The narrative idea inspired by Bertolucci here—and which he always attributed to his editor, Franco Arcali—is to tell the Moravian’s fairly straightforward but psychologically sharp story through a series of jump flashbacks both distant and recent. Technically, the movie essentially takes place over the course of a single car trip in France, where Marcelo and his fascist bodyguard/chauffeur/handler (Gaston Mochin) go out early one morning to try to catch a car carrying Luca Quadri (Enzo Tarascio), a professor. Marcello’s collectors, an old Marxist who arrives in Paris to assassinate him, and Quadri’s attractive young wife, Anna (Dominique Sanda), with whom Marcello falls in love (and who in turn falls in love with Julia). While driving, one flashback opens to a different one, and then they both feed off of each other to create twisted connections in the hero’s mind. (The director had been in psychoanalysis for years when he did it compliant(Some have pointed out that the film has the loose structure of a therapy session).

Bertolucci gets rid of most of the stylistic devices one would normally use to denote leaps in time—dissolving, voiceover, voice fading, title cards, etc.—so that sometimes we wind up inside a memory without immediately realizing it. He slides into Marcelo’s childhood memories, cuts back and forth between past and present, and then suddenly switches to completely different memories, another time. This has a curious and subliminal effect: we experience a linearly non-linear story, as Marcelo projects his desires, fears, and guilt onto the others in his life. It’s a bold choice, and it confused and amazed me when I first saw it compliant in adolescence. (I wrote a bit about that experience here.)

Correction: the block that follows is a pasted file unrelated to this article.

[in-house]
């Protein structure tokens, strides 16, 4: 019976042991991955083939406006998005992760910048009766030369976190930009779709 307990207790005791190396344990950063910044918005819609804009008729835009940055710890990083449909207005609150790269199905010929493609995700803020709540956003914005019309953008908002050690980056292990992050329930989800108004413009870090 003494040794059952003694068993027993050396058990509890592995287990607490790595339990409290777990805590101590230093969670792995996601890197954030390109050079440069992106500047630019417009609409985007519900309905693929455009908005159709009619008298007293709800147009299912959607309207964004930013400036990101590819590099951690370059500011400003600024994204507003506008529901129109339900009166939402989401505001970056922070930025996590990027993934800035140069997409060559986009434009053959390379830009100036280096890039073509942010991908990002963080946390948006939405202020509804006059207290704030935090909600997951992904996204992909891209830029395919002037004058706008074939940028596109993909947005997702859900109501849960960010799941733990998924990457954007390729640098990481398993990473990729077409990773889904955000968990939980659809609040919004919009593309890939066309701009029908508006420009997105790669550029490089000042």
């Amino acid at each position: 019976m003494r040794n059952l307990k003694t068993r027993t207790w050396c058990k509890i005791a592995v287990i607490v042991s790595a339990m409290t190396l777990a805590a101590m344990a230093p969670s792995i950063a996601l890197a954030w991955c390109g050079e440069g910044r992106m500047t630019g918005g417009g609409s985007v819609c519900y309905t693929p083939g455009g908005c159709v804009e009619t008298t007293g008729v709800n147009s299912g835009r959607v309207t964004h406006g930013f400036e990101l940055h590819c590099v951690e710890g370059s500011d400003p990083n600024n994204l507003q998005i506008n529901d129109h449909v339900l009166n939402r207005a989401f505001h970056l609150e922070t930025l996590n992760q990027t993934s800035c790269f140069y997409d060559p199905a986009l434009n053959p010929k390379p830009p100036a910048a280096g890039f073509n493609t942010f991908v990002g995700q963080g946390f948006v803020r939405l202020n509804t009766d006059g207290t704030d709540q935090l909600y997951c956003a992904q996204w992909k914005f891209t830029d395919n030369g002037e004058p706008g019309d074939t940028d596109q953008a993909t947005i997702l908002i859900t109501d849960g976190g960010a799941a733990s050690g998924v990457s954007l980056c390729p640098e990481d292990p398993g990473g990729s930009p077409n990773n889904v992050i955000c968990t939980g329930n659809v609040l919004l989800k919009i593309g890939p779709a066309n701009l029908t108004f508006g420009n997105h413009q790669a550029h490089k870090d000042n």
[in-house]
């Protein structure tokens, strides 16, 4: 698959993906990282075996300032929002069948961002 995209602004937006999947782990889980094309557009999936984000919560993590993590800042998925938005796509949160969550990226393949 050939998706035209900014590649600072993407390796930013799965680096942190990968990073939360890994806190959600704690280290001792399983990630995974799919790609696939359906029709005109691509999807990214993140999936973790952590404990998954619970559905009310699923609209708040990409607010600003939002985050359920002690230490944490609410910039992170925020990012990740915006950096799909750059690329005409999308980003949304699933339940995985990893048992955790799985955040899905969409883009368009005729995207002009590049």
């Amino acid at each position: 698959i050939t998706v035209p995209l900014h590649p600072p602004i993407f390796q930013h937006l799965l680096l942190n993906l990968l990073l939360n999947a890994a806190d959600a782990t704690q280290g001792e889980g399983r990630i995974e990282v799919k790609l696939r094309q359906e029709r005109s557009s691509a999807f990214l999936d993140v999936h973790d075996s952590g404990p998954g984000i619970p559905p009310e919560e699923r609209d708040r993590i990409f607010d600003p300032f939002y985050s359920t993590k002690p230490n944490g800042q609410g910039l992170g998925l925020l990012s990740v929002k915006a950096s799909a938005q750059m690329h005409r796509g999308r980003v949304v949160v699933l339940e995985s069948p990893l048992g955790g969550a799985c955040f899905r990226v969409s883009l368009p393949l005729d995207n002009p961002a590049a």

The film seems to require a number of scenes, but it is absolutely gorgeous, making for a cinema experience so magical that you desperately need it. You want to see her again. You can lose yourself in entire sequences, with their vibrant colors, deep shadows, and intoxicating rhythms. (Paul Schrader, whose images bear distinct echoes of compliantOnce he drew a straight line from Bertolucci to MTV and Miami Vice Aesthetic. It was 1993, and he didn’t mean it as praise – but his fundamental analysis wasn’t wrong.)

compliant It works continuously on both the narrative and symbolic levels. The legendary dance sequence, where Julia and Anna tango together in a Parisian Chinese restaurant before leading the crowd in a line gathering strength and eventually encircling Clerici, is sexy, funny, moving, liberating, claustrophobic, and sinister. It means six different things at six different points, slipping between meanings and moods. And the brutally violent climax (also famous) feels more like an external attack than an internal one. Marcello kills others in an effort to kill aspects of himself – until the very end in which he exposes his crimes to an old friend who has been literally swept away by the forces of history – as stark a representation as you can imagine of the way the Italian bourgeoisie extricated itself from the sins of fascism in the aftermath of World War II.